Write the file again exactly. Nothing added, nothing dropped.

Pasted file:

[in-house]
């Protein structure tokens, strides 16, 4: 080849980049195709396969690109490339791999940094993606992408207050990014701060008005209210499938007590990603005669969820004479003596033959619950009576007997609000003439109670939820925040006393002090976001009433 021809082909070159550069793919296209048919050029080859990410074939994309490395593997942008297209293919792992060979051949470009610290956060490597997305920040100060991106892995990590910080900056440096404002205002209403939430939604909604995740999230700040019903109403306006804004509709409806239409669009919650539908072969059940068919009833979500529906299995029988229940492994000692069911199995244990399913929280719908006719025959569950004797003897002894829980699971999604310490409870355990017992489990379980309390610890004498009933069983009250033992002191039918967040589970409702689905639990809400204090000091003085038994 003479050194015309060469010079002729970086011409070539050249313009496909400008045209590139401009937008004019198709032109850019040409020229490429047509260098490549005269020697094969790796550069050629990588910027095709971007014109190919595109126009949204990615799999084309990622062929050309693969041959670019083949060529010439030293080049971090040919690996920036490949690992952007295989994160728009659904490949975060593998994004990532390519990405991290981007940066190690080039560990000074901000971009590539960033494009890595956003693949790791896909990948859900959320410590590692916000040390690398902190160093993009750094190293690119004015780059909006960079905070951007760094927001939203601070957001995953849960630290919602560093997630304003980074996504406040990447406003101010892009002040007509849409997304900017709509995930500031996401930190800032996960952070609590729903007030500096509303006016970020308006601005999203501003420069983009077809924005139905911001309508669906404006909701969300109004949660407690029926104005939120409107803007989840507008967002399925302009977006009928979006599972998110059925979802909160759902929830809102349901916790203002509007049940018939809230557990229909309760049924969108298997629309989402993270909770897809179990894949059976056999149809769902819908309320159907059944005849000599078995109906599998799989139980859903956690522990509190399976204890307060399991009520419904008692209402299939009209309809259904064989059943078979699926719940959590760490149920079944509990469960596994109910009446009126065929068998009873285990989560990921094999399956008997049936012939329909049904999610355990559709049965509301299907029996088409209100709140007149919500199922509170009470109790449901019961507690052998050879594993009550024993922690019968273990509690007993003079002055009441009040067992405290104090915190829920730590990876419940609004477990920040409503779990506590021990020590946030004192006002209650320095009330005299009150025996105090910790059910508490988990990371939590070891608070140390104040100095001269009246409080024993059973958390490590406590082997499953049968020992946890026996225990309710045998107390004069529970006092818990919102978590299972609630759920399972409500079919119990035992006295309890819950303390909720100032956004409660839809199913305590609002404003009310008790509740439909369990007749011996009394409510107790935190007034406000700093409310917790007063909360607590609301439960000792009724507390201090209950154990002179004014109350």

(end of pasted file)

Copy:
[in-house]
């Protein structure tokens, strides 16, 4: 080849980049195709396969690109490339791999940094993606992408207050990014701060008005209210499938007590990603005669969820004479003596033959619950009576007997609000003439109670939820925040006393002090976001009433 021809082909070159550069793919296209048919050029080859990410074939994309490395593997942008297209293919792992060979051949470009610290956060490597997305920040100060991106892995990590910080900056440096404002205002209403939430939604909604995740999230700040019903109403306006804004509709409806239409669009919650539908072969059940068919009833979500529906299995029988229940492994000692069911199995244990399913929280719908006719025959569950004797003897002894829980699971999604310490409870355990017992489990379980309390610890004498009933069983009250033992002191039918967040589970409702689905639990809400204090000091003085038994 003479050194015309060469010079002729970086011409070539050249313009496909400008045209590139401009937008004019198709032109850019040409020229490429047509260098490549005269020697094969790796550069050629990588910027095709971007014109190919595109126009949204990615799999084309990622062929050309693969041959670019083949060529010439030293080049971090040919690996920036490949690992952007295989994160728009659904490949975060593998994004990532390519990405991290981007940066190690080039560990000074901000971009590539960033494009890595956003693949790791896909990948859900959320410590590692916000040390690398902190160093993009750094190293690119004015780059909006960079905070951007760094927001939203601070957001995953849960630290919602560093997630304003980074996504406040990447406003101010892009002040007509849409997304900017709509995930500031996401930190800032996960952070609590729903007030500096509303006016970020308006601005999203501003420069983009077809924005139905911001309508669906404006909701969300109004949660407690029926104005939120409107803007989840507008967002399925302009977006009928979006599972998110059925979802909160759902929830809102349901916790203002509007049940018939809230557990229909309760049924969108298997629309989402993270909770897809179990894949059976056999149809769902819908309320159907059944005849000599078995109906599998799989139980859903956690522990509190399976204890307060399991009520419904008692209402299939009209309809259904064989059943078979699926719940959590760490149920079944509990469960596994109910009446009126065929068998009873285990989560990921094999399956008997049936012939329909049904999610355990559709049965509301299907029996088409209100709140007149919500199922509170009470109790449901019961507690052998050879594993009550024993922690019968273990509690007993003079002055009441009040067992405290104090915190829920730590990876419940609004477990920040409503779990506590021990020590946030004192006002209650320095009330005299009150025996105090910790059910508490988990990371939590070891608070140390104040100095001269009246409080024993059973958390490590406590082997499953049968020992946890026996225990309710045998107390004069529970006092818990919102978590299972609630759920399972409500079919119990035992006295309890819950303390909720100032956004409660839809199913305590609002404003009310008790509740439909369990007749011996009394409510107790935190007034406000700093409310917790007063909360607590609301439960000792009724507390201090209950154990002179004014109350």